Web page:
A. To be honest, in life writing, I believe that you must adapt the materials to become part of the arc of your narrative, as you would do in fiction and so I think that, when you write of your own life, you must consider the reader at all times and therefore not allow your recollections to overwhelm the dramatic shaping of the unfolding story. You must allow yourself the licence to take what you need from your memory and make a purpose, a structure, a sense out of your life, a sense that you were perhaps unaware of at the time.

Q. Would you say that some life writing narratives are generated, for example, by the experience, or perception of loss? In other words, is the writer trying to re-imagine a life?

A. I do think that a writer does try to imagine a life by producing a memoir and, yes many writers do see loss, alienation, dislocation as the starting point for their own discovery of their creativity but it wasn’t at all like that for me. I had quite an anxious, shut-in kind of childhood, and my adult life, particularly since leaving Waterford has been so fortunate in every way that I would dread a return to that past. And yet…and yet…I still went back. I wanted to return in my imagination to that time and to celebrate the people and the things that helped me escape.

A Writing Life
A Writing Life

Q. What writers influenced you growing up?

A. Jean Plaidy influenced me as a teenager and all for the bad… I just wanted to be Mary Queen of Scots and nothing else would suffice. As an adult, Kate O’Brien was key, another Irish provincial upbringing, someone who escaped, transcended and got out, to love Spain, writing, opera, and to create such marvellous novels. John Banville was another. I wrote my MA on his work, and without Doctor Copernicus, I could never have written The Diary of Mary Travers.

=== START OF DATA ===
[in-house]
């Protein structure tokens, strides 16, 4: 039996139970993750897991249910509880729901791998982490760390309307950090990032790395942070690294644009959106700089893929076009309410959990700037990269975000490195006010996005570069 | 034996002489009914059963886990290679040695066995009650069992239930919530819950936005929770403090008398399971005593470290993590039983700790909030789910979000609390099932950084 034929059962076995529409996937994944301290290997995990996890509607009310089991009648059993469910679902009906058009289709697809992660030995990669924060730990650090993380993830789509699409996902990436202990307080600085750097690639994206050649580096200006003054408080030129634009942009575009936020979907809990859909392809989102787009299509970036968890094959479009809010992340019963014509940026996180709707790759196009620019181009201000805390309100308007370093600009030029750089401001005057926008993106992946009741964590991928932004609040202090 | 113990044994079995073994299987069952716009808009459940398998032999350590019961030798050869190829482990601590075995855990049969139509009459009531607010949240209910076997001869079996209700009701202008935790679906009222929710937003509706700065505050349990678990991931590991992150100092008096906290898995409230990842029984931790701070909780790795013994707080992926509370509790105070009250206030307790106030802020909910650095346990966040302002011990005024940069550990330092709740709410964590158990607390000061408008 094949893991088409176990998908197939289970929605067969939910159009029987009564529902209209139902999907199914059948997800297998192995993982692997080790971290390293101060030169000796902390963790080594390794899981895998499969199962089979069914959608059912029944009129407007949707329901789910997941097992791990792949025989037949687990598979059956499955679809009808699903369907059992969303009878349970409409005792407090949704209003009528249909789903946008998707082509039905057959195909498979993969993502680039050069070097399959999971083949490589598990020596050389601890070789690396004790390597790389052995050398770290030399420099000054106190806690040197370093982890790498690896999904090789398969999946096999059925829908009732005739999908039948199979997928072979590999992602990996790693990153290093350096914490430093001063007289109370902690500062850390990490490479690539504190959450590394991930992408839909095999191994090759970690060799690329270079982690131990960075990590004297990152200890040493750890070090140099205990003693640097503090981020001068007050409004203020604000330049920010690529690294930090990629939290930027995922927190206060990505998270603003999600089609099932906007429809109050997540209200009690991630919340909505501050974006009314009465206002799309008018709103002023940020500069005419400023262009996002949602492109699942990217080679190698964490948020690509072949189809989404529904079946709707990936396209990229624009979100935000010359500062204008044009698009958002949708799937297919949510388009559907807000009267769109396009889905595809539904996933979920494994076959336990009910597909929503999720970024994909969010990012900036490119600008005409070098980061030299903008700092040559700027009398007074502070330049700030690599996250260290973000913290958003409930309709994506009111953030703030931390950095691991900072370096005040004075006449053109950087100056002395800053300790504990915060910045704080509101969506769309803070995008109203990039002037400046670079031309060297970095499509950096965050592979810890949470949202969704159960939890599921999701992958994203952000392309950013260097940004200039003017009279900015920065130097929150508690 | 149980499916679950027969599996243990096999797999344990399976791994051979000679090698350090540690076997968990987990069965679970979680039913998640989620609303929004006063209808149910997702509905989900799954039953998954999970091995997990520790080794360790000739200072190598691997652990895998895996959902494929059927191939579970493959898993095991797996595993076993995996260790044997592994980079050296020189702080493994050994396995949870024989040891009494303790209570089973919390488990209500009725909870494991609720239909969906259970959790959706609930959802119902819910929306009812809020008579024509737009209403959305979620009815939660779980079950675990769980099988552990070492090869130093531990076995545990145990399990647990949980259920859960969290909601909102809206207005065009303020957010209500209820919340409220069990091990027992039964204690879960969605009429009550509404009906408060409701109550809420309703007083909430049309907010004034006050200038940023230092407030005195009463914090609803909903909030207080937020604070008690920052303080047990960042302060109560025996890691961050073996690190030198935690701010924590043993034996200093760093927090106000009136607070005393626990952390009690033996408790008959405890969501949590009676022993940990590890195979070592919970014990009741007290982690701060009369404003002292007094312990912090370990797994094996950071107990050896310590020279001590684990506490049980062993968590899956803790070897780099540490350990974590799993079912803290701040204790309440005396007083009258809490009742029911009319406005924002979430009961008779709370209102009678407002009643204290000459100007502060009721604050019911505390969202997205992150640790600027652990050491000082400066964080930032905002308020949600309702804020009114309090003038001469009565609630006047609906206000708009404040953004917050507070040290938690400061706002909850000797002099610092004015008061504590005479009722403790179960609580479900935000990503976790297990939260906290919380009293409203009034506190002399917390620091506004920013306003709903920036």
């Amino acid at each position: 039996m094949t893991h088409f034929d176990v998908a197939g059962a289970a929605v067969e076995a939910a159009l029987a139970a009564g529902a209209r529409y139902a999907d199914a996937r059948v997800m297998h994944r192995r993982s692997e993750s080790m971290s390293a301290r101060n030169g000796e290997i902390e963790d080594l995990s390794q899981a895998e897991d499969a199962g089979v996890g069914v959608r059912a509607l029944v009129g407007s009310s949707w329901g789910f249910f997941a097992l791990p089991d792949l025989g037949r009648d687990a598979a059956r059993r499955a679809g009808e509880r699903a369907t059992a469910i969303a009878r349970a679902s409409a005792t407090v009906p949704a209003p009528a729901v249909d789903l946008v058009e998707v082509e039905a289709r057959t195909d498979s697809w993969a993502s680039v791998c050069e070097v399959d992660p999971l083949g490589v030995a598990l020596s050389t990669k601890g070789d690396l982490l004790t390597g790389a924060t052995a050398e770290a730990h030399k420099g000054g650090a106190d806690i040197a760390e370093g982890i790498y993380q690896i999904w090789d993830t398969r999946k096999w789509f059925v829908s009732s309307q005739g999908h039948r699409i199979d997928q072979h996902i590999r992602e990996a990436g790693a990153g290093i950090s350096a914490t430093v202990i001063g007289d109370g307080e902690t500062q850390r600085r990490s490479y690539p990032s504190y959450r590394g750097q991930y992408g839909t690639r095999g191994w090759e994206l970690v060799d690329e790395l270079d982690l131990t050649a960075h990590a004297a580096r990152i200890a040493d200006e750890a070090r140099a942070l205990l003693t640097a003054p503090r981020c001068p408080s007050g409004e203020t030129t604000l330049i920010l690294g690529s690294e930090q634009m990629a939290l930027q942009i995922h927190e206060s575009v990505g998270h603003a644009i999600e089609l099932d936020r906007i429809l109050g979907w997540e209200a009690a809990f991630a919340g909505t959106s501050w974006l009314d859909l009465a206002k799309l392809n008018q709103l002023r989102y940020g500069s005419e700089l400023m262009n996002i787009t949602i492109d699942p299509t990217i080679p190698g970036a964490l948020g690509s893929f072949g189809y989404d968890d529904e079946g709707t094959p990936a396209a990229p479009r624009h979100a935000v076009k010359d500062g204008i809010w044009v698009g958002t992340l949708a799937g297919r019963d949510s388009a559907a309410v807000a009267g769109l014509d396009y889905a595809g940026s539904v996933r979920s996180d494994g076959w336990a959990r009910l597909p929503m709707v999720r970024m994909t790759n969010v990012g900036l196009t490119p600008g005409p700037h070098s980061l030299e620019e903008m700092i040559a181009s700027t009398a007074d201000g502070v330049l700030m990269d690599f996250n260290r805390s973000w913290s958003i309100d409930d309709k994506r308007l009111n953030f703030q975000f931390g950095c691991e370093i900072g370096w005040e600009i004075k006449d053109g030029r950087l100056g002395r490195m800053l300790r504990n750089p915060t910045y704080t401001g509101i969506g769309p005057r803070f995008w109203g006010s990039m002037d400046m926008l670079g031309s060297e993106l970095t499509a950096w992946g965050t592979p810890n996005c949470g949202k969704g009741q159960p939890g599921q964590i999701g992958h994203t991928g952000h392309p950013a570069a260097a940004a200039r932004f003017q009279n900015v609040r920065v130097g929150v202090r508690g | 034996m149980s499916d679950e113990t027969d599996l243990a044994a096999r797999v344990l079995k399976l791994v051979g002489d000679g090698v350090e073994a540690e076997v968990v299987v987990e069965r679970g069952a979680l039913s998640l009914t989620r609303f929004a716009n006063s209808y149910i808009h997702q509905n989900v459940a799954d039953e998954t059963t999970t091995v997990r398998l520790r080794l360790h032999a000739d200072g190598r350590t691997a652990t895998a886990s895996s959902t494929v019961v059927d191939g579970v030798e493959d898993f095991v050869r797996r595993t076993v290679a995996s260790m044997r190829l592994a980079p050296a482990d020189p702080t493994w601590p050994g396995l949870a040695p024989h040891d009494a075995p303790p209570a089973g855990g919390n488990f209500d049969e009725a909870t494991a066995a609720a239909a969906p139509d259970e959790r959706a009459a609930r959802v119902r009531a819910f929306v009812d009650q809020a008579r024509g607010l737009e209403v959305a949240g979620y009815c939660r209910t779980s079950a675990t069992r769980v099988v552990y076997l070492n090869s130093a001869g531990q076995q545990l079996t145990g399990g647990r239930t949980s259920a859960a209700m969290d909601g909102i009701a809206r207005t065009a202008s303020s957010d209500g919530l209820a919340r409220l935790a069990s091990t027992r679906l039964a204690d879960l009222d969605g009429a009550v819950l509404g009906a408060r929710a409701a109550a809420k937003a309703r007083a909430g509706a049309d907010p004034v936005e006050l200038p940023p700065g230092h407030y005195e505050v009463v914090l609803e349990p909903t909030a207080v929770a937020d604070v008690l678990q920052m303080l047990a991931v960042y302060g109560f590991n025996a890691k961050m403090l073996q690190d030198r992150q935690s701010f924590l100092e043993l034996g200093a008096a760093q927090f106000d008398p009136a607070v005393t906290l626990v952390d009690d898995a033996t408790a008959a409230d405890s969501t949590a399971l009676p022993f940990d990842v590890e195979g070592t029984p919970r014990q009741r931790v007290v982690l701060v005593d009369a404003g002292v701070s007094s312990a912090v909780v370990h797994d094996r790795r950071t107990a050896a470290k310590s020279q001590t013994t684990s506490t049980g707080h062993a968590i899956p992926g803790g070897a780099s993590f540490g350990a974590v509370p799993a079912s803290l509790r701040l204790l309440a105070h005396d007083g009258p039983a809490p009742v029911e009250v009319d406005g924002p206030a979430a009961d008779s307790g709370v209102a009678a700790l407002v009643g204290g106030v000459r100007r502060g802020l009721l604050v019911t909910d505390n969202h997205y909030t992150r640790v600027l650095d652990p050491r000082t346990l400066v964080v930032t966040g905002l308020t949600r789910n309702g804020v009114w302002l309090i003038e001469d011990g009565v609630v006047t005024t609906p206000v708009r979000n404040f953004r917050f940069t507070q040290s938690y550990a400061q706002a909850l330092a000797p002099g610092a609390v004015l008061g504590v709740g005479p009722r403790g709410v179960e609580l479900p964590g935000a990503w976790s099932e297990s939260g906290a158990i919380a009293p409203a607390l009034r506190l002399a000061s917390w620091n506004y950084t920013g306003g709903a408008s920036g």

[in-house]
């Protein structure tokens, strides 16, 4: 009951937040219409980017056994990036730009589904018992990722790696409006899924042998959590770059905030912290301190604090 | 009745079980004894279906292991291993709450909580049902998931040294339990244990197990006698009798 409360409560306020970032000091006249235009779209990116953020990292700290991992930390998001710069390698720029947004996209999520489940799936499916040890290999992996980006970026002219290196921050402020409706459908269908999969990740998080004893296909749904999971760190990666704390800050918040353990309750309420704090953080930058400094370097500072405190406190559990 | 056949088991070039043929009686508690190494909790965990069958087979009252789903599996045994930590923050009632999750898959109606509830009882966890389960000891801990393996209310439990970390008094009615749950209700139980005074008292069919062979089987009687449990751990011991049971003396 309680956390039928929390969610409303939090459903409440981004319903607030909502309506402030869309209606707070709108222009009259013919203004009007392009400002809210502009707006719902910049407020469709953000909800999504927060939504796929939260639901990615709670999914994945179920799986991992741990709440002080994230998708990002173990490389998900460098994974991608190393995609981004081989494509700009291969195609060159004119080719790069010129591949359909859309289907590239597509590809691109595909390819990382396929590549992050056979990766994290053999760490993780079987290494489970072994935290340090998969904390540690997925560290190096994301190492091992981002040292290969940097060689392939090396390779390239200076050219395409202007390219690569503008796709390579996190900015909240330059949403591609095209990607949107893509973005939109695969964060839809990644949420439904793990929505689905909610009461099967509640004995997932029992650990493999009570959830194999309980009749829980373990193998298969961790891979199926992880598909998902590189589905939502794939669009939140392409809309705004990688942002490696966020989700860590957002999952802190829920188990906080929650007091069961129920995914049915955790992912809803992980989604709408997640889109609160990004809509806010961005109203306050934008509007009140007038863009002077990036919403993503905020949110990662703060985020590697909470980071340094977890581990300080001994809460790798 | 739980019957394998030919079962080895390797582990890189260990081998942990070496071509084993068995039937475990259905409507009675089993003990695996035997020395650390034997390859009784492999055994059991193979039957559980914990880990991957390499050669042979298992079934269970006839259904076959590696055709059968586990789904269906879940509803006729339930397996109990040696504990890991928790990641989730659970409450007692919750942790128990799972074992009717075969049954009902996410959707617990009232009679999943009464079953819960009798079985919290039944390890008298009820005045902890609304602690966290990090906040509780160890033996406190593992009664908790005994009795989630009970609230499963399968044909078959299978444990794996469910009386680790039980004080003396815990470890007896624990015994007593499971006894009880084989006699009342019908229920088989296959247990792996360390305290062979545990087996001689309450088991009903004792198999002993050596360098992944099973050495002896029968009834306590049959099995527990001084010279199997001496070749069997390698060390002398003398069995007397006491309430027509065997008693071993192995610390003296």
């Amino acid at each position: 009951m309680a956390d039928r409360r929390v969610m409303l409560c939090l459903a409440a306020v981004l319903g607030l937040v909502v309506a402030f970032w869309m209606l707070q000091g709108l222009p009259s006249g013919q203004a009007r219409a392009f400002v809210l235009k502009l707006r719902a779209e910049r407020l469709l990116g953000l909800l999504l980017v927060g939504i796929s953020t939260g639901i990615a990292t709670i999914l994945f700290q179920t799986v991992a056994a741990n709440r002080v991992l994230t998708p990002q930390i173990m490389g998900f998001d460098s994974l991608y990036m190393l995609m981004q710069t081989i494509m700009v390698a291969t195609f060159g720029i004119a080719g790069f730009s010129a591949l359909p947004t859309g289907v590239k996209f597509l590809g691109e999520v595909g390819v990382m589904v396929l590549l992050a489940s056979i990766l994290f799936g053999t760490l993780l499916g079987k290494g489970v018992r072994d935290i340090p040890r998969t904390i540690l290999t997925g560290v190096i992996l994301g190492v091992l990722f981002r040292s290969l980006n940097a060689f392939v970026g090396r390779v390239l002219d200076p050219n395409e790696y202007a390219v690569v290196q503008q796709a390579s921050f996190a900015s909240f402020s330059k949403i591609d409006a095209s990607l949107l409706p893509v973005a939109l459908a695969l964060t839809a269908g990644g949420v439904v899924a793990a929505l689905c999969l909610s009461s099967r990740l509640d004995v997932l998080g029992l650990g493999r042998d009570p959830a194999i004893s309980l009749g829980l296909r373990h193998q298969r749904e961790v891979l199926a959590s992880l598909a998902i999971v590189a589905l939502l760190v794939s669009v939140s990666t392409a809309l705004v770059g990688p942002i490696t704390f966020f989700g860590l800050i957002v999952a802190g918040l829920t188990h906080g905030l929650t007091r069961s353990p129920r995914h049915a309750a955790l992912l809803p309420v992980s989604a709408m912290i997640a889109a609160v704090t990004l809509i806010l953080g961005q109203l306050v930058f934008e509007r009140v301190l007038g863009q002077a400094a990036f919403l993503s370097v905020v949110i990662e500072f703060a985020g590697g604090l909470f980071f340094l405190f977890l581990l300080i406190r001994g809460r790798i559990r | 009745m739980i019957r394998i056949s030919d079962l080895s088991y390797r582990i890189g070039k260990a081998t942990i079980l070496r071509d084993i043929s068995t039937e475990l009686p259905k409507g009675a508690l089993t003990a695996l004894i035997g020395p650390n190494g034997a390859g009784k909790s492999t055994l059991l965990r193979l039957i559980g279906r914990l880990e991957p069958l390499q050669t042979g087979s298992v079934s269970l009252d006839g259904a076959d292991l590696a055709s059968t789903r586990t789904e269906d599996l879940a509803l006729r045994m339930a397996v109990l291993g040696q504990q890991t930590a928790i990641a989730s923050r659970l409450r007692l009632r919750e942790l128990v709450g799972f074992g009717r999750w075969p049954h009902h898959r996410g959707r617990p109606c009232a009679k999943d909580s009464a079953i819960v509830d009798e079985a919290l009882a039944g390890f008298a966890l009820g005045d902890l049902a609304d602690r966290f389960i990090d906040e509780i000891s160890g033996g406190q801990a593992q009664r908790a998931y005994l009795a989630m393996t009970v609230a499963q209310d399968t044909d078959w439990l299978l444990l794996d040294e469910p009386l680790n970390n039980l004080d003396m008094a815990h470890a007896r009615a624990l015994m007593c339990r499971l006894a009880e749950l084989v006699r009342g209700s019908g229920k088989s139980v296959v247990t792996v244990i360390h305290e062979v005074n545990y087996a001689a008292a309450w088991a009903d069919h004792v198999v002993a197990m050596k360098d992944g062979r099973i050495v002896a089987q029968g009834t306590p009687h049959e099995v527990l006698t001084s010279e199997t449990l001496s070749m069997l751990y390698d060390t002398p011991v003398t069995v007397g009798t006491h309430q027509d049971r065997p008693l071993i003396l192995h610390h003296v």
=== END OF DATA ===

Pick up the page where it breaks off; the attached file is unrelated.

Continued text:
Q. Your historical novel The Diary of Mary Travers is about a woman who has a secret, hidden connection with Oscar Wilde. Why did you want to write her story, albeit fictionalised?

A. I wrote an academic book on Oscar Wilde and Ireland, called Oscar’s Shadow, about what Ireland made of him and all the Irish biographies kept talking about the Mary Travers libel trial, a case taken against his mother, Jane, by an erstwhile friend, Mary Travers. It was a huge scandal for the day and had really interesting parallels with Oscar’s own trial and, in all the books about the Wildes, no one has a good word to say for poor Mary Travers, calling her hysterical, made, a woman spurned. So, I thought, well, someone must speak up for her and so I wrote her side of the story, in the form of a first person narrator, her fictitious diary, written when Oscar is in trial in London but recalling the events that led to her own disgrace thirty years before. I loved writing it and loved the voice I found for her, a flawed, not always admirable but fascinating woman.

Q. What are you currently working on?

A. I’ve just finished what I hope is the final draft of my new novel, it has gone off to be edited and I have my fingers crossed that it will find a home and, eventually, will appear. It is another historical novel, about the visit of the composer, Handel, to Dublin, in 1742, to conduct the first performance of Messiah and I loved every minute of working on it.

Q. What are you reading at the moment?

A. Carlo Gebler’s wonderful memoir, The Projectionist.

Q. What are you most looking forward to at this year’s festival?

A. The workshops, the food, some good weather and being free to dip in and out of the readings, the book launches and the book shops.

For more information or to book Eibhear’s Workshop, please see below.